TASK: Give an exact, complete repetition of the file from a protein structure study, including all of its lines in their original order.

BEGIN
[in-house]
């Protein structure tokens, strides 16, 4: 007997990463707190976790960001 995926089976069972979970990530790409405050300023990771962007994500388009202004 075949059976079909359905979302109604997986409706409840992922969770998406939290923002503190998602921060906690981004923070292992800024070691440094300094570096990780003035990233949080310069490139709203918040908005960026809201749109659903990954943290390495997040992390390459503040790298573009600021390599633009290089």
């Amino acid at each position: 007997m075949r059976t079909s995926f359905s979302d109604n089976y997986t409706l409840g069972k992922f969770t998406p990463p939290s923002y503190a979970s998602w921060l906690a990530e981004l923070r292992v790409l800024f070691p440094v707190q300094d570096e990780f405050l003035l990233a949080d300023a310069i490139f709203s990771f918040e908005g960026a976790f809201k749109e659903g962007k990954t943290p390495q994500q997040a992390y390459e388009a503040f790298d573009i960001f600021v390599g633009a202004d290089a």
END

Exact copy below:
[in-house]
């Protein structure tokens, strides 16, 4: 007997990463707190976790960001 995926089976069972979970990530790409405050300023990771962007994500388009202004 075949059976079909359905979302109604997986409706409840992922969770998406939290923002503190998602921060906690981004923070292992800024070691440094300094570096990780003035990233949080310069490139709203918040908005960026809201749109659903990954943290390495997040992390390459503040790298573009600021390599633009290089």
């Amino acid at each position: 007997m075949r059976t079909s995926f359905s979302d109604n089976y997986t409706l409840g069972k992922f969770t998406p990463p939290s923002y503190a979970s998602w921060l906690a990530e981004l923070r292992v790409l800024f070691p440094v707190q300094d570096e990780f405050l003035l990233a949080d300023a310069i490139f709203s990771f918040e908005g960026a976790f809201k749109e659903g962007k990954t943290p390495q994500q997040a992390y390459e388009a503040f790298d573009i960001f600021v390599g633009a202004d290089a």